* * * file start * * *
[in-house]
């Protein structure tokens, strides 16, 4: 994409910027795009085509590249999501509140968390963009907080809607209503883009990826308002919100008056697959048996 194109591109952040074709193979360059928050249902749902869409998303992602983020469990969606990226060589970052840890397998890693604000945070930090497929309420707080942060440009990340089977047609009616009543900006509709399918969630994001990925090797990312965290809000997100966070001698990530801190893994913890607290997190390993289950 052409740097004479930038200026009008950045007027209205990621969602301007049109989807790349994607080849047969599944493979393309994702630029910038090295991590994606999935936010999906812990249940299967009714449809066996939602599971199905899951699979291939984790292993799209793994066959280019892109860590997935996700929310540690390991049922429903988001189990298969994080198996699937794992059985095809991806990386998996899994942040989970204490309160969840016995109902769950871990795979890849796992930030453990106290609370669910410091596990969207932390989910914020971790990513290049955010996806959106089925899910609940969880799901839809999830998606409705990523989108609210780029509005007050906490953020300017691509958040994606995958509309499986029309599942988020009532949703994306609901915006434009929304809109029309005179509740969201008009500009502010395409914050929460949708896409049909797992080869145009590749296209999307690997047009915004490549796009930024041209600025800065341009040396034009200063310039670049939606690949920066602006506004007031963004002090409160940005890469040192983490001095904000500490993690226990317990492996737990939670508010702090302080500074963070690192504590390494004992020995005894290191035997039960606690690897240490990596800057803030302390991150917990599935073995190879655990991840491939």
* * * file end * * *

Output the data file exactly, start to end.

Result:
[in-house]
């Protein structure tokens, strides 16, 4: 994409910027795009085509590249999501509140968390963009907080809607209503883009990826308002919100008056697959048996 194109591109952040074709193979360059928050249902749902869409998303992602983020469990969606990226060589970052840890397998890693604000945070930090497929309420707080942060440009990340089977047609009616009543900006509709399918969630994001990925090797990312965290809000997100966070001698990530801190893994913890607290997190390993289950 052409740097004479930038200026009008950045007027209205990621969602301007049109989807790349994607080849047969599944493979393309994702630029910038090295991590994606999935936010999906812990249940299967009714449809066996939602599971199905899951699979291939984790292993799209793994066959280019892109860590997935996700929310540690390991049922429903988001189990298969994080198996699937794992059985095809991806990386998996899994942040989970204490309160969840016995109902769950871990795979890849796992930030453990106290609370669910410091596990969207932390989910914020971790990513290049955010996806959106089925899910609940969880799901839809999830998606409705990523989108609210780029509005007050906490953020300017691509958040994606995958509309499986029309599942988020009532949703994306609901915006434009929304809109029309005179509740969201008009500009502010395409914050929460949708896409049909797992080869145009590749296209999307690997047009915004490549796009930024041209600025800065341009040396034009200063310039670049939606690949920066602006506004007031963004002090409160940005890469040192983490001095904000500490993690226990317990492996737990939670508010702090302080500074963070690192504590390494004992020995005894290191035997039960606690690897240490990596800057803030302390991150917990599935073995190879655990991840491939």